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Physical events see resurgence with virtual innovations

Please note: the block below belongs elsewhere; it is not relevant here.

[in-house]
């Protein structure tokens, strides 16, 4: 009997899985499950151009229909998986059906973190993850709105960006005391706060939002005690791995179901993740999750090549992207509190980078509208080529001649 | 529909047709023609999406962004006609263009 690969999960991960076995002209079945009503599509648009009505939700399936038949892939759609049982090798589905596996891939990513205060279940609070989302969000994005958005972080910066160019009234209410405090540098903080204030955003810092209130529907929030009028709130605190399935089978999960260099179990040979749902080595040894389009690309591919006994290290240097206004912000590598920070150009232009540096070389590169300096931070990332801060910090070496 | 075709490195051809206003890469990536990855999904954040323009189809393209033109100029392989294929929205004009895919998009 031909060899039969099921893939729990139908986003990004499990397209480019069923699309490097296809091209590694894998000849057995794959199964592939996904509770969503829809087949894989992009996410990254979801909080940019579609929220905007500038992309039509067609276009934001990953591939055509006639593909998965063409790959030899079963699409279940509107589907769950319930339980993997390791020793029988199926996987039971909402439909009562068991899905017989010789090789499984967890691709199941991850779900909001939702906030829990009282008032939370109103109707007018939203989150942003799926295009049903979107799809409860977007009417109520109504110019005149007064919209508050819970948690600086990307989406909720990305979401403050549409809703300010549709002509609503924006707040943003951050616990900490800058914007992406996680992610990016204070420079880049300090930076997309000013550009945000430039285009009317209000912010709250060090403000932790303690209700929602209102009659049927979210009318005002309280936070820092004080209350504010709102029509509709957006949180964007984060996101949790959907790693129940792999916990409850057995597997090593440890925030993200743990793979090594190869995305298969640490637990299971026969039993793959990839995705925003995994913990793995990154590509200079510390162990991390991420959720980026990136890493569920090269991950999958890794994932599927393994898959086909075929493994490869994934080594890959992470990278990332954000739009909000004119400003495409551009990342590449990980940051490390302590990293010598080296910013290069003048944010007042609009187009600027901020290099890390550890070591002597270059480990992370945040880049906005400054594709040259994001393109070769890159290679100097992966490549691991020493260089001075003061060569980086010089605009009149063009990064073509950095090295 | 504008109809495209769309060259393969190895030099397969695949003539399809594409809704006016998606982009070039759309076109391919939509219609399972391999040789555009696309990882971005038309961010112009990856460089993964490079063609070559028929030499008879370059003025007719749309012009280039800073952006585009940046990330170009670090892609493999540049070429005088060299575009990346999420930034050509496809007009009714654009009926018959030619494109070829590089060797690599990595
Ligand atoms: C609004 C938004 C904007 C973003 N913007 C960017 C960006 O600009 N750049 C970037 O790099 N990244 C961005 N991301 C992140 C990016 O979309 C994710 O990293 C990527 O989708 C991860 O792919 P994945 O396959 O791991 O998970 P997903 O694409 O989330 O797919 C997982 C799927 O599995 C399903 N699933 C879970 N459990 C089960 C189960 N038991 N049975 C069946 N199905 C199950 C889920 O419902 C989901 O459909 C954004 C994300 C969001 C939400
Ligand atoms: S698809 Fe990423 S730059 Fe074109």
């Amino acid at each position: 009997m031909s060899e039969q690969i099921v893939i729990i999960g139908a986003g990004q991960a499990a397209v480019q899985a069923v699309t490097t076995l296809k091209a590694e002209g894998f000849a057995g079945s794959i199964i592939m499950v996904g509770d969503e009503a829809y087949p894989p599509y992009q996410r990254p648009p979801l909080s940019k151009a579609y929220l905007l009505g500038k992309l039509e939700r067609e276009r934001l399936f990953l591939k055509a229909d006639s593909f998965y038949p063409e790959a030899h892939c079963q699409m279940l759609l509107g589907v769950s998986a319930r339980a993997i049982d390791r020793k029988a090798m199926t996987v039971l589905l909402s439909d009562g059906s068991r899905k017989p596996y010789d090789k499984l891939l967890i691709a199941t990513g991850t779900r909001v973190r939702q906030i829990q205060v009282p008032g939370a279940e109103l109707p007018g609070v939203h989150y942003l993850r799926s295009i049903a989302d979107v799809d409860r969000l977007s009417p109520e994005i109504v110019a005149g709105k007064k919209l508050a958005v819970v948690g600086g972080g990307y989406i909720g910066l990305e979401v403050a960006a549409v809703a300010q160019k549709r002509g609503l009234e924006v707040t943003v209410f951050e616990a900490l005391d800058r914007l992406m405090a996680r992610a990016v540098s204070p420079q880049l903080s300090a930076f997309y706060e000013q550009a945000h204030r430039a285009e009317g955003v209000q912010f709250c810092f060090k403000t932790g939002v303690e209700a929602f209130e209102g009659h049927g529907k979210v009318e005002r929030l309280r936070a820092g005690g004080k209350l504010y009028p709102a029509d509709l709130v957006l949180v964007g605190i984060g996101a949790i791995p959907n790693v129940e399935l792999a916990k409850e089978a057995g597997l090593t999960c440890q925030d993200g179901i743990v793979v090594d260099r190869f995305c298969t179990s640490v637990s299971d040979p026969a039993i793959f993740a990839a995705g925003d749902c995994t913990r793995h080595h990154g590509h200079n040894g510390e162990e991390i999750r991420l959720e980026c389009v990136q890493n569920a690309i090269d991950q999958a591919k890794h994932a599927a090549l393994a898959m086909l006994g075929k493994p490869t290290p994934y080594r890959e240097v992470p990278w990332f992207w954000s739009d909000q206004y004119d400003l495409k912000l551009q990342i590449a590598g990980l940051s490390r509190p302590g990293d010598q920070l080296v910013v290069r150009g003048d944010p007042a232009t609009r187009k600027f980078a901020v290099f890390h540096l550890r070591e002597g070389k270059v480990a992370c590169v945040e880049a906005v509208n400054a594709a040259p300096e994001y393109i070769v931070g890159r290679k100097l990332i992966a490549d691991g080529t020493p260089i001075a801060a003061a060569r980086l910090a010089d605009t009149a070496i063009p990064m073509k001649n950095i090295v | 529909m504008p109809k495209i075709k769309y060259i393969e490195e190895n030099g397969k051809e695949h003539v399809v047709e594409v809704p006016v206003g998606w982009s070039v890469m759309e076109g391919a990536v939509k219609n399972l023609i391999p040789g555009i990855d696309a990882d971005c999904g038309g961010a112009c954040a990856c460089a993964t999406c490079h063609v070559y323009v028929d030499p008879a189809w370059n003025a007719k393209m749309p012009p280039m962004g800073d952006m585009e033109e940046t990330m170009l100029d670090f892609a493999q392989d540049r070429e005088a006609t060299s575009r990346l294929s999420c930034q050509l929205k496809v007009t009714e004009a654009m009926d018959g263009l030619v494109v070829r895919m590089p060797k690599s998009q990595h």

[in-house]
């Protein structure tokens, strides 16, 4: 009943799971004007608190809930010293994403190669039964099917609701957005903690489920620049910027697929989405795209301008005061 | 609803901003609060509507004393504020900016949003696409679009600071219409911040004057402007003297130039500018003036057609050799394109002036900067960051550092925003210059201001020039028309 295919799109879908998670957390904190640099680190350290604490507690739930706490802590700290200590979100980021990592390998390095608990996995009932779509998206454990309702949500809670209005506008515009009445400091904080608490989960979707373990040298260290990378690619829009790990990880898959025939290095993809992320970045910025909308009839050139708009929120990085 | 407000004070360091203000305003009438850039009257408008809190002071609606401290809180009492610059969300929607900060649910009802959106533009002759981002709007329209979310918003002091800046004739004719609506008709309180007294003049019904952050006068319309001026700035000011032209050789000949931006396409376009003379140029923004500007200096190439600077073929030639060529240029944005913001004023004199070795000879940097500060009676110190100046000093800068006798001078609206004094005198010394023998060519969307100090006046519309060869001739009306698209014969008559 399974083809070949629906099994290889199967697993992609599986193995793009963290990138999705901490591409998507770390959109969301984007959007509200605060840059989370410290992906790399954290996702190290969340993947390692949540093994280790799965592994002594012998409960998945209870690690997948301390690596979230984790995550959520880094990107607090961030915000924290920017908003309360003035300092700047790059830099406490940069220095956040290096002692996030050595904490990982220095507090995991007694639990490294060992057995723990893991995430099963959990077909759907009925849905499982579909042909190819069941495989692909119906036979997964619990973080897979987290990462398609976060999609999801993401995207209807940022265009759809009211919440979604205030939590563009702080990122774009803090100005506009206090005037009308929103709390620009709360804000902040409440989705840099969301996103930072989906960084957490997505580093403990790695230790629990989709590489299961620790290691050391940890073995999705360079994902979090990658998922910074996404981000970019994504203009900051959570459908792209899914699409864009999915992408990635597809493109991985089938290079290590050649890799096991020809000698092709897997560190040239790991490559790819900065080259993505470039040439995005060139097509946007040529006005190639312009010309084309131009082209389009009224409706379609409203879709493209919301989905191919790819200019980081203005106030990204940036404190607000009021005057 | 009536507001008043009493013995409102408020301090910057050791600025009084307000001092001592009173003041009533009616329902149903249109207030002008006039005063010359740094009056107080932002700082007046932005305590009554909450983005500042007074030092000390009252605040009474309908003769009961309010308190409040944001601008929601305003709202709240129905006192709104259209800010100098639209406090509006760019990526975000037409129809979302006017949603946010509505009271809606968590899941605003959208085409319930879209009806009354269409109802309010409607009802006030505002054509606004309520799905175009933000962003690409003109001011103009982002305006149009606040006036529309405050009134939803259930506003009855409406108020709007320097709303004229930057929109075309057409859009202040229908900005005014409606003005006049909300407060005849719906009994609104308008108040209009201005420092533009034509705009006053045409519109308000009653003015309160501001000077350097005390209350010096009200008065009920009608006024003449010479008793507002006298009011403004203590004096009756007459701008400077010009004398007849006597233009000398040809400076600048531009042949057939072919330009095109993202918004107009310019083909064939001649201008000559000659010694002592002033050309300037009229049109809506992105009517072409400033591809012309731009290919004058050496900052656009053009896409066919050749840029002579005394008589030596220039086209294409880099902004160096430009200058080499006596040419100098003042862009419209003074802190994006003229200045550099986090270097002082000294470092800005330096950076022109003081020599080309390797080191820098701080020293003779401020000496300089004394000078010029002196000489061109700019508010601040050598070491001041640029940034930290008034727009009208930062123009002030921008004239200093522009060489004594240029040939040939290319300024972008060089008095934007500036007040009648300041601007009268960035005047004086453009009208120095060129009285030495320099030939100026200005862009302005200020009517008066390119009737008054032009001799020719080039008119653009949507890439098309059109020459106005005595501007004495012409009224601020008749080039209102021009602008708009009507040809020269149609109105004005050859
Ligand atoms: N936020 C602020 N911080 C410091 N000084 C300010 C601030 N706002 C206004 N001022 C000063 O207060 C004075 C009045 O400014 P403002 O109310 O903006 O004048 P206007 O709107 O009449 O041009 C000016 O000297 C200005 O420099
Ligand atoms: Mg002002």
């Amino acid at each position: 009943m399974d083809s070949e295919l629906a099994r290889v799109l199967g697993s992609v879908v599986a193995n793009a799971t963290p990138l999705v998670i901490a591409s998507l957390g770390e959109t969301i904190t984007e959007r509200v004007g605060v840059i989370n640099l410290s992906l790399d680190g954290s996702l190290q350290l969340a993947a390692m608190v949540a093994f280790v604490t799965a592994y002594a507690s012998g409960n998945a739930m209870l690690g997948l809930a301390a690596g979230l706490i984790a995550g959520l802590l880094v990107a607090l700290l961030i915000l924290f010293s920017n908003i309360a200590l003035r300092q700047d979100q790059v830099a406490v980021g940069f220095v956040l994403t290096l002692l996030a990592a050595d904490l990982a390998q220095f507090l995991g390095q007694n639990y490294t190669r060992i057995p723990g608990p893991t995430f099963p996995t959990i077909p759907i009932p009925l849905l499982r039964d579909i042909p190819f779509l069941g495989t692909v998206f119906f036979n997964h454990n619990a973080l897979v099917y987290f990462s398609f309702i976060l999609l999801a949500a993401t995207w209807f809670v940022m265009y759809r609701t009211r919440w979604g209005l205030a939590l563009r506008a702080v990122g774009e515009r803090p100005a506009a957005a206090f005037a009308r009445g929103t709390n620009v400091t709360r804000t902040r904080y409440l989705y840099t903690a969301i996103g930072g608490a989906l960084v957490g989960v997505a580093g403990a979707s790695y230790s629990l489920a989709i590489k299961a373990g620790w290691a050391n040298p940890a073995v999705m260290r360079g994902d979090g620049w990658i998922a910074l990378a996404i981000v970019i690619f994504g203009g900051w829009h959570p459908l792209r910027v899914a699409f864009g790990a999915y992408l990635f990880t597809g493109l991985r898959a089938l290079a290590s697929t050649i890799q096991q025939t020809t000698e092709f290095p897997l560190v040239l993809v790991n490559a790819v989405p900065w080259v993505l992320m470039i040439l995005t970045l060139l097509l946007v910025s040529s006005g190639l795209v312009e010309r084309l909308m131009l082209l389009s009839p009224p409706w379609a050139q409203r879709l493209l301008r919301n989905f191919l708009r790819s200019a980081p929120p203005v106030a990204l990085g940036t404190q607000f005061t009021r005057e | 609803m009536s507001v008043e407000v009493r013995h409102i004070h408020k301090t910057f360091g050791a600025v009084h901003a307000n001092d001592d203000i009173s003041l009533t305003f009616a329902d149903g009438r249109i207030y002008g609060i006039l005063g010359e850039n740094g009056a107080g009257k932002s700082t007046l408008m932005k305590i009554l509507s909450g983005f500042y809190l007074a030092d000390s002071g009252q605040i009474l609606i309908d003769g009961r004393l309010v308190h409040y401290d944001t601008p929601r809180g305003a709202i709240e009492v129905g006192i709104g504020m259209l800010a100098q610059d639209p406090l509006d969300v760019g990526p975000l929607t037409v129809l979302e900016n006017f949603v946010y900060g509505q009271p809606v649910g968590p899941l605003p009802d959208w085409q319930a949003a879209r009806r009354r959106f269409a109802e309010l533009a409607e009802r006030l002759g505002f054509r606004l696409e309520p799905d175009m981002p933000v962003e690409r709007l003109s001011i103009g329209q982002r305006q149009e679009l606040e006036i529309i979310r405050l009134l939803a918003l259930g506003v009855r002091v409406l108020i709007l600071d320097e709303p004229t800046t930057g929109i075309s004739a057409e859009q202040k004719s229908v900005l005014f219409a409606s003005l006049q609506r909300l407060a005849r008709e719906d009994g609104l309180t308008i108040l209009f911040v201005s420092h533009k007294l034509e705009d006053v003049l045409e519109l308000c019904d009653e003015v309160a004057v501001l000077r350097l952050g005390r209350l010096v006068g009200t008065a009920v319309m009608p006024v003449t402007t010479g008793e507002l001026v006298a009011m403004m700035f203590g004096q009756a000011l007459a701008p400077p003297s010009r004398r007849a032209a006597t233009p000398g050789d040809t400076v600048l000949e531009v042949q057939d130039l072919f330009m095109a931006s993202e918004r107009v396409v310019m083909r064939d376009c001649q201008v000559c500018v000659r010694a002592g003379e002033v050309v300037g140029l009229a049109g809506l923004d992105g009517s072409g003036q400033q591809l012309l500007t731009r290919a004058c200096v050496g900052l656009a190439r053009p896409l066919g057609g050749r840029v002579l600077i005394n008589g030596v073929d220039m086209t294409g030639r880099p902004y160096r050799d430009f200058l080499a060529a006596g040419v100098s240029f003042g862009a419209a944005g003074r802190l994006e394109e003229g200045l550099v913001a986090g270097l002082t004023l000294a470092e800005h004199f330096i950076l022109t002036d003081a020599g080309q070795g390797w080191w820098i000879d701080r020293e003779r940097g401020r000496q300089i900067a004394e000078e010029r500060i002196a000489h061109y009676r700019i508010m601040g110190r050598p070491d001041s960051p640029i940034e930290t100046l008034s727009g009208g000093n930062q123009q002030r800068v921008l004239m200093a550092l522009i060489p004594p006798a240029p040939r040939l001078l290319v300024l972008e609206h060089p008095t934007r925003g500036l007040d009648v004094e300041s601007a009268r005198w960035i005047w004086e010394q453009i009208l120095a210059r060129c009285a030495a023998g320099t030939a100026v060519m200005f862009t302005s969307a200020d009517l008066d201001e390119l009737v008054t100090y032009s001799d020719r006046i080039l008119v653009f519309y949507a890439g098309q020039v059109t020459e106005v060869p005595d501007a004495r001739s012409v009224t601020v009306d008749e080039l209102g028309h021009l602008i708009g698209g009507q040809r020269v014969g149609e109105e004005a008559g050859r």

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Experimentation with digital environments continues as face-to-face events bounce back The same market factors that have depressed events revenues during the ongoing economic slump also strengthened the foothold that virtual technologies have in the b-to-b landscape. Media companies provided digital destinations where their brands and third-party marketers could connect with an audience without incurring expenses for plane tickets and hotel rooms. “We saw a sharp upturn in virtual events around the financial crisis of 2008,” said Dennis Shiao, director-product marketing at virtual platform provider INXPO. “But now that economic conditions are coming back, we're seeing healthier growth of physical events that may have been cut in the past.” For most media companies, however, the face-to-face resurgence has not led to abated interest in virtual environments. Even as the events market rebounds, publishers are still working to revise their virtual strategies and improve the digital environments that have become part of their portfolios. They are building digital extensions of their in-person events, adding interactive features to live-streamed webinars, overhauling their virtual trade shows and stretching into custom content production. Every company has its own approach to the platform. Hanley Wood has experimented with a variety of event models. The company has retired concepts that didn't perform well and moved forward with perpetual environments such as Hanley Wood University and Hanley Wood TV, interactive platforms in which marketers can sponsor content—including video and webcast sessions captured at live events, said Andy Reid, president-digital and head of strategic development at Hanley Wood, a housing industry media company. The company has seen particular success with its virtual show homes, which attract both b-to-b and consumer audiences to digital extensions of real-life model homes developed for the annual International Builders' Show. “The number of virtual experiences is continuing to grow,” Reid said. “In spite of the downturn in the construction industry, we've seen meaningful growth [of revenue from virtual environments] year-over-year.” The virtual show homes exemplify Hanley Wood's strategy, which is not to create a digital replica of a real-world trade show environment but to extract one specific piece of event content and build a virtual product around it, Reid said. The virtual homes invite visitors to see a deeper layer of the model homes built for the live event, extending both the function and the reach of the concept. Event attendees can view the project in person, then join a broader online audience to see behind the walls and look at installations. The virtual model looks very different at UBM Studios. Launched specifically to pursue virtual opportunities, the UBM unit creates hybrid and standalone virtual environments for the company's media brands, and also produces custom digital environments, communities and webcasts for marketing clients. Virtual-only components make up the majority of its environments, said Kate Spellman, president of the division. “We went through a period where it was all about peer-to-peer content, but [marketers] also are looking for knowledge leadership,” Spellman said. Online marketers tend to control the dollars spent on virtual environments, she said. Their perspective is transforming a user experience once defined by event marketers, who promoted a layout that visually mimicked a trade show floor. “The digital group is giving [virtual environments] a different look and feel,” Spellman said. “Some of that we are calling "social business television' because you have video experience, interactivity, talking peer-to-peer and editorial information.” While events marketers might bring expertise in organizing and producing live content, the evolving interface favored by online marketers is more intuitive and requires fewer clicks than the traditional virtual trade show model, Spellman said. She expects all events to eventually migrate to the simplified format. “We're in the middle of a transformation,” she said. BNP Media is also pushing forward a virtual model that does not include booths. The company, which produces five virtual-only trade show environments, will launch its first hybrid extension next February and eventually plans to roll out digital extensions for each of its live events, said Danielle Belmont, senior online events manager. Exhibitors will not need to staff concurrent physical and virtual booths, she said. “We're still going to do sponsorships within the virtual platform, but we're not going to have an exhibit floor.” Instead, attendees will schedule appointments around popular sessions captured at the face-to-face event and imported into the virtual environment. The strategy allows the company to monetize and maximize the exposure of the content that it has developed. “All of the content you're producing for a physical event, why not get [a] return by putting it online?” said Shiao of virtual platform provider INXPO, with which BNP works. As face-to-face events rebound, event producers should invest in hybrid extensions, Shiao said. “You might have additional incremental costs like the platform and bandwidth to stream it, but it adds ROI back to the equation,” he said. Professional Media Group, publisher of University Business and District Administration, has successfully leveraged virtual extensions of such face-to-face events as UBTech Conference, according to CIO Stephanie Martinez. The company streams live conference sessions that allow virtual attendees to interact in real time with conference speakers; low-cost access passes are structured to allow attendees to share virtual content with colleagues. “Their budgets are tight, so we're not trying to make a lot of money,” Martinez said. “Ultimately, it's a better promotional vehicle. We use virtual to drive traffic to our website and to grow our attendance base.” About a third of in-person attendees circle back to the website to watch virtual content, she said. This year, attendance at UBTech jumped 20% to 1,200 attendees—an increase that Martinez attributes in part to the conversion of past virtual-only attendees. The company uses captured content to keep the engagement going post-event, sending emails promoting the sessions and encouraging its audience to check out its print product as well as the year-round series of webinars that it puts together. Professional Media Group has also started to produce 8-minute video teasers of the most popular sessions—short clips that can promote attendance at the conference or a visit to the company website. “We're not trying to lock down the content,” Martinez said. “Our goal is to grow the live event as much as possible.” Some events producers, however, are weighing their options as physical events bounce back. Todd Kotlarek joined Trade Press Media Group as director-live events in 2008 and, during the economic downturn, launched five standalone virtual events. His strategy converted a features-oriented sales pitch to a results-oriented pitch highlighting the reporting capabilities of the virtual environment. But he said the number of virtual events would be back as he builds in-person events in the company's building and facilities vertical. “During the downturn, I was looking for ways to diversify our revenue stream,” he said. “Now live events are way up, so that's where the focus is taking us.”